Five ways to relate your quest to other issues

In our fast-moving and cluttered information-based society, it’s unreasonable to expect that your quest is going to often (or ever) be at the top of the news cycle. So learning how to tie in, adapt around, and build upon other events is a crucial skill in keeping a content  stream flowing. 1. Scope it up or down. It’s easy to get stuck in a self-created rut, so ask yourself:

What cultural, environmental, or economic obstacles do you face in achieving your quest?

  • Do you have an interesting perspective on them or their impact?
  • What other problems are being caused by these same obstacles?
  • Who is benefiting from or getting hurt by these obstacles?

This series of questions should help bring to mind a number of larger, tangential issues where your organization can share expertise, offer opinions, or provide a new angle.

In order to scope it down, ask yourself:

  • Do you know of any individual or group that has benefited from your work?
  • Are there individuals or groups that are or would be especially affected by the problem that you hope to solve/prevent?
  • Do you have a perspective on how a county, state, federal, foreign, or international issue affects individuals or groups?
  • How does your quest play out at the local and individual levels?

2. Look for quest alignment opportunities. Chances are, you aren’t the only organization facing or trying to solve these problems, and that these problems cause or contribute to a multitude of other problems. So look for groups with complementary quests, or build coalitions out of diverse groups who happen to share an interest in one or more aspects of your quest. How can you partner with others to magnify your voice?

Similarly, think about legislation, natural disasters, or economic trends that effect or are affected by your quest. How can you contribute an interesting perspective or inform the larger debate?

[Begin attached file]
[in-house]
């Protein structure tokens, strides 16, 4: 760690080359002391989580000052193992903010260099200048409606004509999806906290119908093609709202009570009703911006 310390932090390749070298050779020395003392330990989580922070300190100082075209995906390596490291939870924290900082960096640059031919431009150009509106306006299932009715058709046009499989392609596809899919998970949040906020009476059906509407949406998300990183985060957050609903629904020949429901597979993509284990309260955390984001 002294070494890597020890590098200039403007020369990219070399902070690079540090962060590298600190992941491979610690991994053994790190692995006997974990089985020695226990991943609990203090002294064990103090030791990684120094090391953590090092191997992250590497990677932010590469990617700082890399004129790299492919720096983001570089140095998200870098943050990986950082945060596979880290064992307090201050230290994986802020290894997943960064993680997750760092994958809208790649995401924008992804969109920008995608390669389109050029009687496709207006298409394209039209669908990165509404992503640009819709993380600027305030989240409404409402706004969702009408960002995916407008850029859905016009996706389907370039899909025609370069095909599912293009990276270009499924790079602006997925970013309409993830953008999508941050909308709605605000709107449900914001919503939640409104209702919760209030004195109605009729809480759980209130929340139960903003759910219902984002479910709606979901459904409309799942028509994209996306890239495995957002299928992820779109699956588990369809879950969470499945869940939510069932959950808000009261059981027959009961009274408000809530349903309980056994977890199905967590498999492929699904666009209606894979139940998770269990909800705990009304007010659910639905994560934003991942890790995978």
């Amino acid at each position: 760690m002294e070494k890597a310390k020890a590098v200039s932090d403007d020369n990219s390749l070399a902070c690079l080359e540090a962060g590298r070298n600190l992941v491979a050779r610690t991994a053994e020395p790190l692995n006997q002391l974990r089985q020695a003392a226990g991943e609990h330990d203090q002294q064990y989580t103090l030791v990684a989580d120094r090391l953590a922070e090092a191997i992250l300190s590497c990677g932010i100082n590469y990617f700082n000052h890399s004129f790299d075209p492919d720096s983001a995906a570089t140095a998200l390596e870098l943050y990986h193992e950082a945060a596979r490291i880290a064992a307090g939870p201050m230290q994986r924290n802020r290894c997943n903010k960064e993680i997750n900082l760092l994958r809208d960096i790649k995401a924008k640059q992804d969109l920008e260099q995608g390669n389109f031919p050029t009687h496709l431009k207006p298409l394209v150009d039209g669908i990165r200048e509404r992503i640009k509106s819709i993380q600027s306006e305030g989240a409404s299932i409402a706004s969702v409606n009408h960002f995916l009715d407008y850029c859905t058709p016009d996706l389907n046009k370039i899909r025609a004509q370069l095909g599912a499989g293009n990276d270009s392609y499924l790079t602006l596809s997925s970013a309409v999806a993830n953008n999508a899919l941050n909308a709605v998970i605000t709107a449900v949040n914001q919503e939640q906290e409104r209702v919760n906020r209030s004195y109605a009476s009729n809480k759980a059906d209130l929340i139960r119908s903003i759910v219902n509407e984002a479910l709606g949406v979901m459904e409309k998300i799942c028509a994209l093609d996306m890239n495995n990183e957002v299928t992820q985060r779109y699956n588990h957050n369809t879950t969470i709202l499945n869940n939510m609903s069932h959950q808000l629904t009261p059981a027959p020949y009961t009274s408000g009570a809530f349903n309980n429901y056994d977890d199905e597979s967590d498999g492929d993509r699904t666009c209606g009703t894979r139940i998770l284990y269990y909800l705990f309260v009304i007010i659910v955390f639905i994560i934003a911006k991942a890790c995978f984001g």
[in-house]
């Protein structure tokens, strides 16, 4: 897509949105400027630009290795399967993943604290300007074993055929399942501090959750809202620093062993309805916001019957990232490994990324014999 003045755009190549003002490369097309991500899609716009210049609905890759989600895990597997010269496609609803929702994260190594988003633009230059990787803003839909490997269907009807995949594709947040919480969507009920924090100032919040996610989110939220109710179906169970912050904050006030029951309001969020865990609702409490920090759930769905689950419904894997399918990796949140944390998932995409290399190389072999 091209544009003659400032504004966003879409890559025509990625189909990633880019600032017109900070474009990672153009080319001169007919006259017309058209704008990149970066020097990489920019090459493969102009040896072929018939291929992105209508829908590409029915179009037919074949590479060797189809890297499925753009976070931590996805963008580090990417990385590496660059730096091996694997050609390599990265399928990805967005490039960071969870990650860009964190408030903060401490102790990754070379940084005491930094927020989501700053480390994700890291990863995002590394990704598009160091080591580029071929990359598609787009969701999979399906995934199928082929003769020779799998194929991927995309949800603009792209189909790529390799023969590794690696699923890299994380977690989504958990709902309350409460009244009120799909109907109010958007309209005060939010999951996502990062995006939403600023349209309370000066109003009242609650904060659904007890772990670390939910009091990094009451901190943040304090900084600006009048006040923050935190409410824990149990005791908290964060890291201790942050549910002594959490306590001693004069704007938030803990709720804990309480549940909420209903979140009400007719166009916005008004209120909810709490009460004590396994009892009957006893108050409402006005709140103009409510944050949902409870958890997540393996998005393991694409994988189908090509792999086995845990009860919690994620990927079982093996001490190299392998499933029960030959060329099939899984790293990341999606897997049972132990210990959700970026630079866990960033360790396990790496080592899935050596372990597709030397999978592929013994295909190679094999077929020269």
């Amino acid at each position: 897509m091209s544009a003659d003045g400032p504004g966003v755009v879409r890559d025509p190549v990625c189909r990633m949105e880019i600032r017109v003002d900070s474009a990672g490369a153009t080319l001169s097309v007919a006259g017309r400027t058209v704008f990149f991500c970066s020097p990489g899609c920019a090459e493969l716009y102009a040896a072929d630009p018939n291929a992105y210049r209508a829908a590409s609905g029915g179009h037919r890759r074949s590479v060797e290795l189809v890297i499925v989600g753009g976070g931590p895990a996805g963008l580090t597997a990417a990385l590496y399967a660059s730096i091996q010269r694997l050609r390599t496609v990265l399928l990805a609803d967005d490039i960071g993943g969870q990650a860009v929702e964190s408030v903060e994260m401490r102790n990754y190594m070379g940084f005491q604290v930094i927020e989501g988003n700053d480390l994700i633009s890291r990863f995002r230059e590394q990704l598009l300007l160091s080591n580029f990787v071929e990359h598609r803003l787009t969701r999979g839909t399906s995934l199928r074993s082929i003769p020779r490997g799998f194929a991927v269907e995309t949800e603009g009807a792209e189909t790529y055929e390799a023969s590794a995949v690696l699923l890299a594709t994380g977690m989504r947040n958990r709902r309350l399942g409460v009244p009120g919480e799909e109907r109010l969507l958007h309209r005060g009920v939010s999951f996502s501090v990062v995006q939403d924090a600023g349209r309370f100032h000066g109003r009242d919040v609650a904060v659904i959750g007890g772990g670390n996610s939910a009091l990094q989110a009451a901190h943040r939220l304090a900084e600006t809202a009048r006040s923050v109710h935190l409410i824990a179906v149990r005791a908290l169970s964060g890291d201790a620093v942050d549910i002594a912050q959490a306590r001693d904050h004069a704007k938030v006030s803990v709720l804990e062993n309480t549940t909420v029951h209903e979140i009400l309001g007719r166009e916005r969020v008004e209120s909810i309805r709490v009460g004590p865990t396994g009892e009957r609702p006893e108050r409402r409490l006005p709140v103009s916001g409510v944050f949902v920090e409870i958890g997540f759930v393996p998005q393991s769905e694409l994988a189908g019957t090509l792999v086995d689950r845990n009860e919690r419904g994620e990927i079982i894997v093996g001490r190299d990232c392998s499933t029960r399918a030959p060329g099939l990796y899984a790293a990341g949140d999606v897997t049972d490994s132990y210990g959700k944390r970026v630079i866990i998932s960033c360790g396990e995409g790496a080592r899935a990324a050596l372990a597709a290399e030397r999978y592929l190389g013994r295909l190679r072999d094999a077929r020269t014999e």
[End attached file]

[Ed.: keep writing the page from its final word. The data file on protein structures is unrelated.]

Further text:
3. Find your line(s) in the sand. Anyone on a quest faces obstacles and opponents. Who and what are yours? Why do you disagree with these people or ideas? What “common knowledge” do you know to be wrong or incomplete?

In particular, being clear about not only what you stand for but also what you stand against creates opportunities for telling your story. These include:

  • Responding to, explaining, and/or correcting erroneous or misguided content. (While there is an appalling amount of unproven, misleading, or outright untrue content out there, be extremely careful to verify the facts or anecdotes you use to debunk them. Your efforts will backfire if someone ends up debunking you.)
  • Creating a dialogue with people of differing viewpoints, to both share your own story and to learn where there may be opportunities for persuasion or partnership.(If your organization can find a “sparring partner” on your issue, this opens up great opportunities to refine your story, work together for some form of a debate, debunk misconceptions, refer others to that group when they are looking for opposing views, etc.
  • Tracking news on your obstacle or opponents to identify additional angles for incorporating your story into existing conversations and debates.

4. Find “the rest of the story.” Why is your quest worth pursuing? What do you know that would motivate others to change their mind or more strongly support your quest? What alternate perspective, arguments, or facts can you provide that most people don’t know about your issue? By providing new material or insights, you create opportunities for people to change their minds without being “wrong” and give ammunition to your current supporters.

5. Ripples in the pond. Organize all of your issues into a diagram like the one above to visualize how different types and scopes of related content can be used to make “ripples in the pond” of your audiences’ mind. Put your most tightly and precisely defined quest in the middle and put your more tangential, secondary, or global aspects of your quest in the succeeding circles. Try moving them around a bit to see if you can make a coherent “flow” of issues. While opportunity will guide some of your decisions, you should largely be communicating about these issues in the order of their relationship to the central quest: you should be looking at how each of these issues ties back to your quest each time you address them, and the more directly they relate, the more often they should be tackled.